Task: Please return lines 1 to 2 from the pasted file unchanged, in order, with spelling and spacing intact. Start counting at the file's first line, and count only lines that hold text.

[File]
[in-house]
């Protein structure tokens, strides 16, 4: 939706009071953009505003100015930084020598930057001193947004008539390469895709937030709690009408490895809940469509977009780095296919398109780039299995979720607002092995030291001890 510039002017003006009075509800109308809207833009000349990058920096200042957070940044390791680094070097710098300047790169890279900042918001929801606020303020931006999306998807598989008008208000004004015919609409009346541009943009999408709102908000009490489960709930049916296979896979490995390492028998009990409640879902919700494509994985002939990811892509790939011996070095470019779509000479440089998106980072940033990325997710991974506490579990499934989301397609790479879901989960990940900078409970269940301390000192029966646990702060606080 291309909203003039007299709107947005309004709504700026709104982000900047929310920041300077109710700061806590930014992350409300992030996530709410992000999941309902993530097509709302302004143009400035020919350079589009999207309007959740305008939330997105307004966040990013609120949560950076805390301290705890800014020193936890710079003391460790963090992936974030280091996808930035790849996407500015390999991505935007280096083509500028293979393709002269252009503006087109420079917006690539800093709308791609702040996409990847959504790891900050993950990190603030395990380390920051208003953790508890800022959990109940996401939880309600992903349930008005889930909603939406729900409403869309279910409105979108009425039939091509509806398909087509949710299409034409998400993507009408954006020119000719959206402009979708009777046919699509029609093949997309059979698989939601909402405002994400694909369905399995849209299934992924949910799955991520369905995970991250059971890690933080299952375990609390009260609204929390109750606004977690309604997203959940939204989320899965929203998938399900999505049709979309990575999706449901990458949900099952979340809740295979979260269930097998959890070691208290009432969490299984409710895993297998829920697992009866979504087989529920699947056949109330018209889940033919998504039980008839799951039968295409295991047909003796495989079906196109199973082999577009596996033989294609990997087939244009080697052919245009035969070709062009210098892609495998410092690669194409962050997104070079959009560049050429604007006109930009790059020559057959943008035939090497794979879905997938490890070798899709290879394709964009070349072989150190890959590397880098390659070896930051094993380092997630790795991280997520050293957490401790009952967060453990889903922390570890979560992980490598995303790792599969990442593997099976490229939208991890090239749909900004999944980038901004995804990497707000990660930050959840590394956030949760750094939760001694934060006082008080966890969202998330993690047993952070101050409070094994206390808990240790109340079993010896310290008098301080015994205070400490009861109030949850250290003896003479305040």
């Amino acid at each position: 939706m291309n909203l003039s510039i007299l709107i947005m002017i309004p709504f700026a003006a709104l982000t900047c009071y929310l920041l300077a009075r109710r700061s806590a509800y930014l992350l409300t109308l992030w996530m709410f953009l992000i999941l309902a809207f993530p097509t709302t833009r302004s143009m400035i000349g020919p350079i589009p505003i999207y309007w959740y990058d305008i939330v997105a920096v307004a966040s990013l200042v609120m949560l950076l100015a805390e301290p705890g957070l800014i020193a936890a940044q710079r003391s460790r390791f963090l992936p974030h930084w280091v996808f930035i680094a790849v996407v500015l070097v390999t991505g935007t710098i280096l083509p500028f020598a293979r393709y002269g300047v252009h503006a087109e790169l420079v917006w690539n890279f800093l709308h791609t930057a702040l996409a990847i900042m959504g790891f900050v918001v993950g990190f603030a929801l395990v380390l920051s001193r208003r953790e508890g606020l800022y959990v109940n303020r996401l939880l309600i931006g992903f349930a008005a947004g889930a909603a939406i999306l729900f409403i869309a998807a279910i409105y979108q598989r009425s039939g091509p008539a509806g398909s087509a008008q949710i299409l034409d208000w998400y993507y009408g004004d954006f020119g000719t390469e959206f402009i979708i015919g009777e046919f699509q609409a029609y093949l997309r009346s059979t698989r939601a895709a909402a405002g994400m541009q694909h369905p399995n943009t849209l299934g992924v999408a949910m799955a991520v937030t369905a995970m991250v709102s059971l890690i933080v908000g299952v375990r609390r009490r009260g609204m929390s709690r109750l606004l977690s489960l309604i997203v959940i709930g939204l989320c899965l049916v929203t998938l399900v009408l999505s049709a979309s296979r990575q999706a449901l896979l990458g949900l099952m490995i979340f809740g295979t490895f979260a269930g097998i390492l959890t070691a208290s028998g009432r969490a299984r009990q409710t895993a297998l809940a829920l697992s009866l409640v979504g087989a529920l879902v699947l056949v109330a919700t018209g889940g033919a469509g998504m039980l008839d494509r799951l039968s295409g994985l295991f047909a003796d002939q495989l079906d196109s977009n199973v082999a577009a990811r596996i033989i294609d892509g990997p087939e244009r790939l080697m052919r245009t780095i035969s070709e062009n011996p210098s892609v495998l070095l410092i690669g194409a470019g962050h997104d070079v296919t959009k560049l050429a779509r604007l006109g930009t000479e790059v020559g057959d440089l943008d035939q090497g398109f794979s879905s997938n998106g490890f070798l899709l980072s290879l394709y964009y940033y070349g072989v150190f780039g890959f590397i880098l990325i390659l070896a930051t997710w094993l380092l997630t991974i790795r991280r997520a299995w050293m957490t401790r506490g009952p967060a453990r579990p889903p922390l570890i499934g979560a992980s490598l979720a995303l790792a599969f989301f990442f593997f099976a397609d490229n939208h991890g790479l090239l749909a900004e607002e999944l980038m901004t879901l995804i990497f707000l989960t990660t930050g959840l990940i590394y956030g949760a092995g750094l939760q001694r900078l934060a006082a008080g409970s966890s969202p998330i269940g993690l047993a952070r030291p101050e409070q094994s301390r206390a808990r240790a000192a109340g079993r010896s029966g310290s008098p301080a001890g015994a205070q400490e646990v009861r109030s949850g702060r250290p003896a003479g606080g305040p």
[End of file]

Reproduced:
[in-house]
């Protein structure tokens, strides 16, 4: 939706009071953009505003100015930084020598930057001193947004008539390469895709937030709690009408490895809940469509977009780095296919398109780039299995979720607002092995030291001890 510039002017003006009075509800109308809207833009000349990058920096200042957070940044390791680094070097710098300047790169890279900042918001929801606020303020931006999306998807598989008008208000004004015919609409009346541009943009999408709102908000009490489960709930049916296979896979490995390492028998009990409640879902919700494509994985002939990811892509790939011996070095470019779509000479440089998106980072940033990325997710991974506490579990499934989301397609790479879901989960990940900078409970269940301390000192029966646990702060606080 291309909203003039007299709107947005309004709504700026709104982000900047929310920041300077109710700061806590930014992350409300992030996530709410992000999941309902993530097509709302302004143009400035020919350079589009999207309007959740305008939330997105307004966040990013609120949560950076805390301290705890800014020193936890710079003391460790963090992936974030280091996808930035790849996407500015390999991505935007280096083509500028293979393709002269252009503006087109420079917006690539800093709308791609702040996409990847959504790891900050993950990190603030395990380390920051208003953790508890800022959990109940996401939880309600992903349930008005889930909603939406729900409403869309279910409105979108009425039939091509509806398909087509949710299409034409998400993507009408954006020119000719959206402009979708009777046919699509029609093949997309059979698989939601909402405002994400694909369905399995849209299934992924949910799955991520369905995970991250059971890690933080299952375990609390009260609204929390109750606004977690309604997203959940939204989320899965929203998938399900999505049709979309990575999706449901990458949900099952979340809740295979979260269930097998959890070691208290009432969490299984409710895993297998829920697992009866979504087989529920699947056949109330018209889940033919998504039980008839799951039968295409295991047909003796495989079906196109199973082999577009596996033989294609990997087939244009080697052919245009035969070709062009210098892609495998410092690669194409962050997104070079959009560049050429604007006109930009790059020559057959943008035939090497794979879905997938490890070798899709290879394709964009070349072989150190890959590397880098390659070896930051094993380092997630790795991280997520050293957490401790009952967060453990889903922390570890979560992980490598995303790792599969990442593997099976490229939208991890090239749909900004999944980038901004995804990497707000990660930050959840590394956030949760750094939760001694934060006082008080966890969202998330993690047993952070101050409070094994206390808990240790109340079993010896310290008098301080015994205070400490009861109030949850250290003896003479305040």